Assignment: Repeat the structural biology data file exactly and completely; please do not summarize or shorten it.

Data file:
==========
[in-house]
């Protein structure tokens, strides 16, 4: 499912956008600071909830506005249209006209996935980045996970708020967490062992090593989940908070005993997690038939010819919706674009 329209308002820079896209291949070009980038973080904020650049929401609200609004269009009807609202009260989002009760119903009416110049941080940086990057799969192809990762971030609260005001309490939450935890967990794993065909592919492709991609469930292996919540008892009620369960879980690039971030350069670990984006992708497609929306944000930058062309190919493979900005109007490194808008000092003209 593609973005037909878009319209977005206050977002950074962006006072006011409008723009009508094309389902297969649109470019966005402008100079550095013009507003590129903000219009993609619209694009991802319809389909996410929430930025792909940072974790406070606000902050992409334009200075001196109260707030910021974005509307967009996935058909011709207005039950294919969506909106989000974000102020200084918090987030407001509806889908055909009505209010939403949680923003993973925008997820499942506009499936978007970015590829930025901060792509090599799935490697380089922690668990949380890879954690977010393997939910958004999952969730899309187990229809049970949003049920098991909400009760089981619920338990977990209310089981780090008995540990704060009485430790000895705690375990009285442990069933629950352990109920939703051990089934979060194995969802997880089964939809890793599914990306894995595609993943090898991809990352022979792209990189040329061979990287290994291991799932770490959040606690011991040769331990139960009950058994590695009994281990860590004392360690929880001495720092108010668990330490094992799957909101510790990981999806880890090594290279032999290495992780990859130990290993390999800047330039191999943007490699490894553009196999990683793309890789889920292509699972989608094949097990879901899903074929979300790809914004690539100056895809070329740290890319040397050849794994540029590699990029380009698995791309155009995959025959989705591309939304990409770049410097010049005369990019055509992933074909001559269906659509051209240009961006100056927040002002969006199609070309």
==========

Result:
[in-house]
């Protein structure tokens, strides 16, 4: 499912956008600071909830506005249209006209996935980045996970708020967490062992090593989940908070005993997690038939010819919706674009 329209308002820079896209291949070009980038973080904020650049929401609200609004269009009807609202009260989002009760119903009416110049941080940086990057799969192809990762971030609260005001309490939450935890967990794993065909592919492709991609469930292996919540008892009620369960879980690039971030350069670990984006992708497609929306944000930058062309190919493979900005109007490194808008000092003209 593609973005037909878009319209977005206050977002950074962006006072006011409008723009009508094309389902297969649109470019966005402008100079550095013009507003590129903000219009993609619209694009991802319809389909996410929430930025792909940072974790406070606000902050992409334009200075001196109260707030910021974005509307967009996935058909011709207005039950294919969506909106989000974000102020200084918090987030407001509806889908055909009505209010939403949680923003993973925008997820499942506009499936978007970015590829930025901060792509090599799935490697380089922690668990949380890879954690977010393997939910958004999952969730899309187990229809049970949003049920098991909400009760089981619920338990977990209310089981780090008995540990704060009485430790000895705690375990009285442990069933629950352990109920939703051990089934979060194995969802997880089964939809890793599914990306894995595609993943090898991809990352022979792209990189040329061979990287290994291991799932770490959040606690011991040769331990139960009950058994590695009994281990860590004392360690929880001495720092108010668990330490094992799957909101510790990981999806880890090594290279032999290495992780990859130990290993390999800047330039191999943007490699490894553009196999990683793309890789889920292509699972989608094949097990879901899903074929979300790809914004690539100056895809070329740290890319040397050849794994540029590699990029380009698995791309155009995959025959989705591309939304990409770049410097010049005369990019055509992933074909001559269906659509051209240009961006100056927040002002969006199609070309």